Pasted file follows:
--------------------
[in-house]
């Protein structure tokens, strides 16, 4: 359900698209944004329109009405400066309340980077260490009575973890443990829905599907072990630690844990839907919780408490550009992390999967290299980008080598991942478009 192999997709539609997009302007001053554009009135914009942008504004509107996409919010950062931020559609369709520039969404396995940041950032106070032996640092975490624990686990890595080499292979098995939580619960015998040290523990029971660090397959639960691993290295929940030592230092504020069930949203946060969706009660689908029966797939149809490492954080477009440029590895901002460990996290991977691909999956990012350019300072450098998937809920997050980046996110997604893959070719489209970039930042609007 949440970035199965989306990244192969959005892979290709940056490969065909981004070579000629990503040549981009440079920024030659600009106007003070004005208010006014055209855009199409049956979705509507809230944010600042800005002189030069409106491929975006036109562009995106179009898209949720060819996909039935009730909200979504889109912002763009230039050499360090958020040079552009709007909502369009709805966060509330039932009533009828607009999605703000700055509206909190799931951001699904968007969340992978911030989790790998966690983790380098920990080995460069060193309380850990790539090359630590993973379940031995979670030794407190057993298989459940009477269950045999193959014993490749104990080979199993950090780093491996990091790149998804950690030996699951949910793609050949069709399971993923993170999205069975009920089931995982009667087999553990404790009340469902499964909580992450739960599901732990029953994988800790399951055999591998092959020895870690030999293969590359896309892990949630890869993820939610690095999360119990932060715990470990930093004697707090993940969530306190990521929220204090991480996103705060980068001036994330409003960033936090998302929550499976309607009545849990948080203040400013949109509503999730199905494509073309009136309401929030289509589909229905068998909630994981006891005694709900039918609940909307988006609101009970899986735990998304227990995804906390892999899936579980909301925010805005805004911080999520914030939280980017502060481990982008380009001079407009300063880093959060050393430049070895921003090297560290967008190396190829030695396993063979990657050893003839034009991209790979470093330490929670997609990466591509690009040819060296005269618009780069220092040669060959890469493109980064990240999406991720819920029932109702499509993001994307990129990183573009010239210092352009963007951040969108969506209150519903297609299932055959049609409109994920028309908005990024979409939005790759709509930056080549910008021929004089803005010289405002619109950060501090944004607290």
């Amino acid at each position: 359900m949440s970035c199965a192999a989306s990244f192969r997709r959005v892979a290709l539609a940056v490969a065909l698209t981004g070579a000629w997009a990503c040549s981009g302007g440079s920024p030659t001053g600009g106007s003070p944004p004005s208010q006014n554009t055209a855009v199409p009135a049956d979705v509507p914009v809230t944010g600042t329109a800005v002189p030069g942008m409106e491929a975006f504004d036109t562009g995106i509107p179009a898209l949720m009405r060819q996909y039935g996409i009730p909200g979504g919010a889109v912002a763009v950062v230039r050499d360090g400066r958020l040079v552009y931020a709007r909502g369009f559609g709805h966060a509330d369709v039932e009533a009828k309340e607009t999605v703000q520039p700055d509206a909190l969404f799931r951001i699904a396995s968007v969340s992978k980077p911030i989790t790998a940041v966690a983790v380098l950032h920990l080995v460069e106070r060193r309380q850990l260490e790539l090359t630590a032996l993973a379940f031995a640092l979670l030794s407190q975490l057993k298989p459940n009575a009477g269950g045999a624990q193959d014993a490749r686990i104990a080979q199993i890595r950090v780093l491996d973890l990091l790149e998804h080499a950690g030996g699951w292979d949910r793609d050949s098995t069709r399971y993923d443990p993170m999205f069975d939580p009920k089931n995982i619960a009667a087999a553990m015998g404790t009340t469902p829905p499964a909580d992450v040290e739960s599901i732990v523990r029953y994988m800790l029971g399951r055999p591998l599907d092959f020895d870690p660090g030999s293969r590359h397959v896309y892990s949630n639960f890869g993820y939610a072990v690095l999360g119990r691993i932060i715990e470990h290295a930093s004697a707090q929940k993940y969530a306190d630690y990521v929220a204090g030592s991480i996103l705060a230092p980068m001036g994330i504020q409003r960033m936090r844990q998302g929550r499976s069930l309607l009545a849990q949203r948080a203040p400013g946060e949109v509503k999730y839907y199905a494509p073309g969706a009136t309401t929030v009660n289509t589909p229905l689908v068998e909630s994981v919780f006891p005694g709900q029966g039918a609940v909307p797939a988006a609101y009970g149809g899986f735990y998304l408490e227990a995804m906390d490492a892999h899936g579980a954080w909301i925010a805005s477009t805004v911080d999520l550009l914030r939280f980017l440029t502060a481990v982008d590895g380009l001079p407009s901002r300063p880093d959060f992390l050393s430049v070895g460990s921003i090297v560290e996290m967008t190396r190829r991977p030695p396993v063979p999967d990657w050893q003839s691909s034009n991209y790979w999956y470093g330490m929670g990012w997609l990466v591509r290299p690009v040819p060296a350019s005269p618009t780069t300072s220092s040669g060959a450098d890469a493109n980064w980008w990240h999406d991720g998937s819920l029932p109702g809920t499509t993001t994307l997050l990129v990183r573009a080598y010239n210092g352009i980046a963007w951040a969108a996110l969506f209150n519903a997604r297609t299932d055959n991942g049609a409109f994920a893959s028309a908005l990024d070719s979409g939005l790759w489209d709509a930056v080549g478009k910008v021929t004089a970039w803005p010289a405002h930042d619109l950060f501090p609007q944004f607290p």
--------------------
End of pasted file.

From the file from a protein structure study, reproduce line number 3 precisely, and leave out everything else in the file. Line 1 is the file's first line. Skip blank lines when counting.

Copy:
């Amino acid at each position: 359900m949440s970035c199965a192999a989306s990244f192969r997709r959005v892979a290709l539609a940056v490969a065909l698209t981004g070579a000629w997009a990503c040549s981009g302007g440079s920024p030659t001053g600009g106007s003070p944004p004005s208010q006014n554009t055209a855009v199409p009135a049956d979705v509507p914009v809230t944010g600042t329109a800005v002189p030069g942008m409106e491929a975006f504004d036109t562009g995106i509107p179009a898209l949720m009405r060819q996909y039935g996409i009730p909200g979504g919010a889109v912002a763009v950062v230039r050499d360090g400066r958020l040079v552009y931020a709007r909502g369009f559609g709805h966060a509330d369709v039932e009533a009828k309340e607009t999605v703000q520039p700055d509206a909190l969404f799931r951001i699904a396995s968007v969340s992978k980077p911030i989790t790998a940041v966690a983790v380098l950032h920990l080995v460069e106070r060193r309380q850990l260490e790539l090359t630590a032996l993973a379940f031995a640092l979670l030794s407190q975490l057993k298989p459940n009575a009477g269950g045999a624990q193959d014993a490749r686990i104990a080979q199993i890595r950090v780093l491996d973890l990091l790149e998804h080499a950690g030996g699951w292979d949910r793609d050949s098995t069709r399971y993923d443990p993170m999205f069975d939580p009920k089931n995982i619960a009667a087999a553990m015998g404790t009340t469902p829905p499964a909580d992450v040290e739960s599901i732990v523990r029953y994988m800790l029971g399951r055999p591998l599907d092959f020895d870690p660090g030999s293969r590359h397959v896309y892990s949630n639960f890869g993820y939610a072990v690095l999360g119990r691993i932060i715990e470990h290295a930093s004697a707090q929940k993940y969530a306190d630690y990521v929220a204090g030592s991480i996103l705060a230092p980068m001036g994330i504020q409003r960033m936090r844990q998302g929550r499976s069930l309607l009545a849990q949203r948080a203040p400013g946060e949109v509503k999730y839907y199905a494509p073309g969706a009136t309401t929030v009660n289509t589909p229905l689908v068998e909630s994981v919780f006891p005694g709900q029966g039918a609940v909307p797939a988006a609101y009970g149809g899986f735990y998304l408490e227990a995804m906390d490492a892999h899936g579980a954080w909301i925010a805005s477009t805004v911080d999520l550009l914030r939280f980017l440029t502060a481990v982008d590895g380009l001079p407009s901002r300063p880093d959060f992390l050393s430049v070895g460990s921003i090297v560290e996290m967008t190396r190829r991977p030695p396993v063979p999967d990657w050893q003839s691909s034009n991209y790979w999956y470093g330490m929670g990012w997609l990466v591509r290299p690009v040819p060296a350019s005269p618009t780069t300072s220092s040669g060959a450098d890469a493109n980064w980008w990240h999406d991720g998937s819920l029932p109702g809920t499509t993001t994307l997050l990129v990183r573009a080598y010239n210092g352009i980046a963007w951040a969108a996110l969506f209150n519903a997604r297609t299932d055959n991942g049609a409109f994920a893959s028309a908005l990024d070719s979409g939005l790759w489209d709509a930056v080549g478009k910008v021929t004089a970039w803005p010289a405002h930042d619109l950060f501090p609007q944004f607290p």